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A year after cannabis legalization, Calgary has more than just a budding weed industry
CALGARY — The lineup of customers at Nova Cannabis in Willow Park doesn’t spill outside and wrap around the building like it did on Oct. 17, 2018, but, as one of Calgary’s original pot shops, business is still steady.
Nova was one of only two stores to open in the city on legalization day. Since then, Calgary has approved licensing for dozens more retail stores and Albertans have consumed more than $120 million dollars worth of legal weed.
"We’d love to have four to six-hour lineups, but it’s just not what we expected," said Kristine Arcand of Alcanna Inc., the company that owns Nova Cannabis. "It’s steady from a traffic perspective."
Alberta has 306 retailers licensed to sell cannabis through Alberta Gaming, Liquor and Cannabis (AGLC), the provincial government’s agency overseeing cannabis sales, though not all are operating yet.
Calgary has the most licensed retailers in the province, with 65 stores given the provincial green light. That number will continue to climb as more of the 225 city-approved retailers make it through the province’s approval process.
Higher competition also means companies have had to evolve to attract customers.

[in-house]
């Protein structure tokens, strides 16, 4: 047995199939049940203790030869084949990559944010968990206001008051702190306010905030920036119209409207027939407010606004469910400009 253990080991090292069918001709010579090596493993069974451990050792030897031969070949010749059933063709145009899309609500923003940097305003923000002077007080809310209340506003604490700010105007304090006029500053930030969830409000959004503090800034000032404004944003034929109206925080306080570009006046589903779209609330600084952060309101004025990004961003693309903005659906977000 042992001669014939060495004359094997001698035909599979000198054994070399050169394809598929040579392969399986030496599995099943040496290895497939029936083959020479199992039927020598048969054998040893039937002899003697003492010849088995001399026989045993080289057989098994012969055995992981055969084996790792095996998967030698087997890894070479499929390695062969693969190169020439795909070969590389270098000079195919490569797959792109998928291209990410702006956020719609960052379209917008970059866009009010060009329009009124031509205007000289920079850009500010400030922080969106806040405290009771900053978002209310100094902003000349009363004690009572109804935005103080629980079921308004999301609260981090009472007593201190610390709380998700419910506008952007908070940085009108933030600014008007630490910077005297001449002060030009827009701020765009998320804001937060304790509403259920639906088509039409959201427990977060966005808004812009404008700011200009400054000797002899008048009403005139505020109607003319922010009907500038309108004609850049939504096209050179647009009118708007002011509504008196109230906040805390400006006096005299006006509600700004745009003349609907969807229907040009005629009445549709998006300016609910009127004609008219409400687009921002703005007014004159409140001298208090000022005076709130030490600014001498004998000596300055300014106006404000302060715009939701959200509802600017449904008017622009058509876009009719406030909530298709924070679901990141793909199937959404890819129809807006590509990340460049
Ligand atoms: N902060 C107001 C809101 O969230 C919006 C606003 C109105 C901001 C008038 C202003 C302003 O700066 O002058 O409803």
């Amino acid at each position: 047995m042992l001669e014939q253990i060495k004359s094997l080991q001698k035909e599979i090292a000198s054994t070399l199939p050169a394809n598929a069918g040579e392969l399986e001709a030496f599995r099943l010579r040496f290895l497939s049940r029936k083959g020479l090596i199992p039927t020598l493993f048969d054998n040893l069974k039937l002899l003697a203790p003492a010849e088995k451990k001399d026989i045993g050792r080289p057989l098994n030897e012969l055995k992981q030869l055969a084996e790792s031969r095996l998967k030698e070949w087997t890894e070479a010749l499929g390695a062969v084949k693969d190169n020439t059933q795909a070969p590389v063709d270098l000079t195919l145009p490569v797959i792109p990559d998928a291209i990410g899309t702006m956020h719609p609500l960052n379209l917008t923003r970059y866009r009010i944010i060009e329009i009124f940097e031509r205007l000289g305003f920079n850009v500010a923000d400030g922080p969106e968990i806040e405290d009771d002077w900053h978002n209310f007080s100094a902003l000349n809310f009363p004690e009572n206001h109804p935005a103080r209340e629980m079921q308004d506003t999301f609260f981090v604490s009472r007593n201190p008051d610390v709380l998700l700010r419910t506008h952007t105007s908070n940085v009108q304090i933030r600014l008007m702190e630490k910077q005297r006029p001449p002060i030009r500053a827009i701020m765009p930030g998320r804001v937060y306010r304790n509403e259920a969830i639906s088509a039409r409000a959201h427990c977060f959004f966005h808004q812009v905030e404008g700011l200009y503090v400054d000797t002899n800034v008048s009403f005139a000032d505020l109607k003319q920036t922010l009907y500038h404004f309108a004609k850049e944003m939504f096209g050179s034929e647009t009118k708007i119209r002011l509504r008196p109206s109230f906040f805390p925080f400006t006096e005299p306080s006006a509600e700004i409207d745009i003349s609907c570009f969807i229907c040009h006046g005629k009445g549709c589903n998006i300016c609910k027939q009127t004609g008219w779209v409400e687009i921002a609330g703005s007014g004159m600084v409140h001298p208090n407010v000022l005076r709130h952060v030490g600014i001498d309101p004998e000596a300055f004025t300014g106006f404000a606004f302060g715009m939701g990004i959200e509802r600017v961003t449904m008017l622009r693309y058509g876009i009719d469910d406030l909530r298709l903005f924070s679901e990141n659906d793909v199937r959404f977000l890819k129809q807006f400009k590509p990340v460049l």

"We’ve had to be quite a nimble organization to react to the market," Arcand said.
Calgary is not restricting the number of retail pot shops. Opting for a "business first" approach to retail licensing, the City of Calgary isn’t limiting the number of stores it will approve.
"We as a municipality are not looking at a cap," said Matt Zabloski with the city. "We’ve allowed the market to sort itself out."
Officials believe the high number of retailers in the province is one of the factors as to why so many Albertans reported consuming cannabis since last October.
A survey from Statistics Canada shows 20 per cent of Albertans over the age of 15 have consumed some form of weed. The national average of cannabis consumption is 16 per cent. Nova Scotia leads the country with 24 per cent of respondents consuming the drug.
But the first 12 months of legalization hasn’t been all smooth sailing.
Supply issues forced the AGLC to put a moratorium on license approvals for several months, and even now retailers say they can’t order enough of some products to keep the shelves stocked.
"We don’t anticipate problems going forward," said Dave Berry with the AGLC, adding the province now has contracts with 33 suppliers.
Edible cannabis is now legal but don’t expect to see it on shelves soon.
Thursday marks the first day cannabis edibles, extracts and topical products are legal in Canada but regulatory hurdles means the first time Canadians will be able to purchase products is still months away.
Producers of cannabis edibles still have to go through Health Canada’s approval process, which is 60 days.
"Folks aren’t likely to see much of anything until near the new year, and there will be a slow uptick in producers," Berry said. "We expect very limited supply initially and producers will grow over time."
In a market that’s proven to have a large customer base but ample competition, retailers are itching to be able to sell the new range of products.
"We’re ready to welcome that new consumer that’s not wanting to smoke but is more interested in maybe trying a beverage or an edible," Arcand said.